It is our outmost pleasure to announce that our former graduate student in German (M.A. graduation in Feb. 2019), Emma Mikuska-Tinman, has received the 2020 Best MA Thesis in German Studies in Canada Prize by the Canadian Association for University Teachers in German (CAUTG), for her thesis entitled Mediating Memory through Materiality: Trauma Iconography of Flight and Expulsion in the 21st-Century Museum (Committee Members Stephan Jaeger (Advisor), Alexandra Heberger, Adam Muller). The thesis can be found on the University of Manitoba’s M-space at https://mspace.lib.umanitoba.ca/bitstream/handle/1993/33568/Mikuska-Tinman_Emma.pdf?sequence=1&isAllowed=y After her graduation Emma spent a year as Foreign Language Assistant in the PAD program in Berlin. Currently she is working as a trainee at the Memorial Site and Museum Sachsenhausen (former Nazi concentration camp) in Brandenburg, near Berlin.
Since the laudation by the Prize Committee will only be given out in 2021, I quote from the Departmental nomination letter to give you an impression of the thesis: “Mikuska-Tinman provides a first-of-its-kind study that contributes to the understanding of the narrative and emotional patterns of the discussion of flight and expulsion in the public memory discourse today. It contextualizes and aesthetically, narratologically, and ethically conceptualizes the very emotional discussions about flight and expulsion particularly in the German-Polish, but also in the European context, and reveals representational paths in the twenty-first century, how flight and expulsion can be narrated in national and transnational contexts. It is a significant contribution to German Studies, Memory Studies, and Museum Studies.”
The Prize is given out bi-annually (one or two awards) theses defended in the previous two years. The good news was announced at the virtual Annual Business Meeting of the CAUTG on June 1, 2020. Emma will receive her official laudation at the next in-person CAUTG meeting at Congress in Edmonton in May/June 2021. It is the second time in the decade of its existence (first prize in 2012) that a University of Manitoba German student has received the CAUTG Best MA Thesis in German Studies in Canada Prize, which truly speaks to the quality of the program and even more to our few, but often outstanding graduate students in the Department of German and Slavic Studies.
Please join me in congratulating Emma on this wonderful and prestigious achievement!
A new exhibition at the Ogniwo Polish Museum explores the history of Polish poster art and how the posters were used to covertly communicate artists’ feelings during Communist rule.
Hidden Messages as a Means of Communication is on display at the Ogniwo Polish Museum (1417 Main St.) until the end of December. The posters on display range from pre-Second World War to contemporary works. Exhibition curated by Magdalena Blackmore (Department of German and Slavic Studies). Open Mon 7-9pm & Sun in October 1-4pm.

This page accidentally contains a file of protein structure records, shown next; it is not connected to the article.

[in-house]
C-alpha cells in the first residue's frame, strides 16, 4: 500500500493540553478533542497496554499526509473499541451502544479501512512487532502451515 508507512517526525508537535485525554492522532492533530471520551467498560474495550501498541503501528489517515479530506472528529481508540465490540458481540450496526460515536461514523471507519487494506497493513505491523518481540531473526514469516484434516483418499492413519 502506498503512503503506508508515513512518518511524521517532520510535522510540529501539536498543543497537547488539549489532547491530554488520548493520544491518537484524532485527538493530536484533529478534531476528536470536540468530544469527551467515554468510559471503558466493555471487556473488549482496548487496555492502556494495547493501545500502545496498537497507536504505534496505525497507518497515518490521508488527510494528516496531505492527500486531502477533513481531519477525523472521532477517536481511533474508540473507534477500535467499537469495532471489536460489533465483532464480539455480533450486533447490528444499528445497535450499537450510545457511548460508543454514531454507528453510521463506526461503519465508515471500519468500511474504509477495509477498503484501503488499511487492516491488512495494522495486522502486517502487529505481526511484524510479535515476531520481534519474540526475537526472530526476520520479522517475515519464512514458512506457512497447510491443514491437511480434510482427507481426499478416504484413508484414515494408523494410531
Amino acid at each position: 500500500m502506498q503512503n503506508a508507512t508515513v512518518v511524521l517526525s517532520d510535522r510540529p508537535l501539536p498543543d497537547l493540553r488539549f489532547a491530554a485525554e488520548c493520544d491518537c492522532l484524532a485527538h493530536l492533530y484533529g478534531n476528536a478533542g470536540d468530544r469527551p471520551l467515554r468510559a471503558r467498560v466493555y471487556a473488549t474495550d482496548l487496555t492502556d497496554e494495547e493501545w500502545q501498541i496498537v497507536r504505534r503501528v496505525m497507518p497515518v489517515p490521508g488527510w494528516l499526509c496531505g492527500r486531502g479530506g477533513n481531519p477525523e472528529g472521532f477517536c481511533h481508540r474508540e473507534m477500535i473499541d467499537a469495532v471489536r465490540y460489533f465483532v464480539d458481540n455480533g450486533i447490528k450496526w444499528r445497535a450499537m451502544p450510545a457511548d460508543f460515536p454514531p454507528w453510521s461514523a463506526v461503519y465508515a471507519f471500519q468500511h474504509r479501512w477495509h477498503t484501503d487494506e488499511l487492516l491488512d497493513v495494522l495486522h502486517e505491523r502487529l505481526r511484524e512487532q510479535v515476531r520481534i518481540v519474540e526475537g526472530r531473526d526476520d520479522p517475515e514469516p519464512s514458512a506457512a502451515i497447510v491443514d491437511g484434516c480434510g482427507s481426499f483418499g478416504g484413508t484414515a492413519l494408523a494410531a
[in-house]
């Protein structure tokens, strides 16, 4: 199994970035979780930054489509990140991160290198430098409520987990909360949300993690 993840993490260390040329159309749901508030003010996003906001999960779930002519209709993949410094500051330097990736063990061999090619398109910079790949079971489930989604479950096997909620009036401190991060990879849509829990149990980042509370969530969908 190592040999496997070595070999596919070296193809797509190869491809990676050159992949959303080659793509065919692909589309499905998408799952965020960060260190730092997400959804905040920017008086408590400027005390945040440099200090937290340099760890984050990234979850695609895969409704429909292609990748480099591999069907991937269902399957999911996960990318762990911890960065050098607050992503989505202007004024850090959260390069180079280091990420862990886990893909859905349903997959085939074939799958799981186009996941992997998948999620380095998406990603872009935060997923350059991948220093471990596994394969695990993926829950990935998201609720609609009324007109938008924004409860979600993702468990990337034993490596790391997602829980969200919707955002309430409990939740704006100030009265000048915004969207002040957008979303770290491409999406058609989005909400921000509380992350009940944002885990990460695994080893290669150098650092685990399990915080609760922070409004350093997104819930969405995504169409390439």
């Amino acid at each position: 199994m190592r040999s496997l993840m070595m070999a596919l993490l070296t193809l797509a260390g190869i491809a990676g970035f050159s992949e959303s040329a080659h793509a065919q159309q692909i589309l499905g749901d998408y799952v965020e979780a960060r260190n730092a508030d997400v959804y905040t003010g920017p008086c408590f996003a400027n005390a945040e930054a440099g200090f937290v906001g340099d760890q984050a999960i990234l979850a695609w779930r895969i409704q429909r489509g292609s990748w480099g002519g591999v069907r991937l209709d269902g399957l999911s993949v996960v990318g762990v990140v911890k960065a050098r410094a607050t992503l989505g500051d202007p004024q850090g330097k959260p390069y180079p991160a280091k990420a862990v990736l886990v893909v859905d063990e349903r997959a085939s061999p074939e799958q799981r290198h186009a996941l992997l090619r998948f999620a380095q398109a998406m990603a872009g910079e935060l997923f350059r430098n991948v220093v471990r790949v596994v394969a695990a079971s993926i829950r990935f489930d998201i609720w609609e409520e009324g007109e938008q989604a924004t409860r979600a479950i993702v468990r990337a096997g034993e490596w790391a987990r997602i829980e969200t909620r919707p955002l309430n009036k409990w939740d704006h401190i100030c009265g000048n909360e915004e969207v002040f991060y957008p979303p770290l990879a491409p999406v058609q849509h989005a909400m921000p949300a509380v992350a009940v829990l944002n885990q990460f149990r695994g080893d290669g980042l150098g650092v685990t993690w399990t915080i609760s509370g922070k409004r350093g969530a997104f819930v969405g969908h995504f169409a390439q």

Learn about the exhibit’s background via the Winnipeg Free Press
Our graduate student Esther Hein talks about her fieldwork research in Germany this summer. Her story was published in UM Today on September 5, 2018.
Dr. Myroslav Shkandri
Prof. Myroslav Shkandrij (Professor of Slavic Studies in Department of German and Slavic Studies, University of Manitoba) was named the 2017 Honouree at the 34th Osvita Foundation Testimonial Dinner Canad Inns Destination Centre, Club Regent Casino Hotel on June 7, 2017, for his work in and for the Ukrainian community in Manitoba and across Canada. The Osvita Foundation supports Manitoba Parents for Ukrainian Education and the English-Ukrainian Bilingual Program. Distinguished guest speaker to the event, honouring Dr. Shkandrij, was The Honourable Chrystia Freeland, Minister of Foreign Affairs.
From the laudation on Dr. Shkandrij: “Dr. Shkandrij is a distinguished historian and professor of Slavic Studies at the University of Manitoba and was a child of postwar Ukrainian émigrés. Work by Dr. Shkandrij focuses on understanding the Ukrainian people and their difficult and often tragic experiences. His research and the books he has authored focus on some of the crucial moments in Ukraine’s history, such as the ‘cultural renaissance’ of the 1920s and the experience of the nationalist generation in the years before and during the Second World War. Dr. Shkandrij feels it is important to tackle and shed light on controversial issues that are often raised in the media, such as the Ukrainian-Jewish relationship in modern times and Ukrainian-Russian dialogue over the last two centuries. Dr. Shkandrij has taught hundreds of students in the areas of Ukrainian language, literature and culture, and has supervised graduate students who have gone on to achieve success in various fields.”
(In June 2017) Emma-Mikuska-Tinman, M.A. student in German, received a 2017 German Studies Research Grant Award by the DAAD (German Academic Exchange Service) of $3300 for carrying out thesis research in Germany in September – October 2017 on her thesis project entitled: "An Analysis of Discourses on German Flight and Expulsion in Travelling Exhibitions, National, and Transnational Museums." She will visit and analyze about a dozen exhibitions, archives and ceremonies representing and commemorating flight and expulsion in Germany during a six-week research trip. DAAD awards are bestowed in an international, highly competitive competition.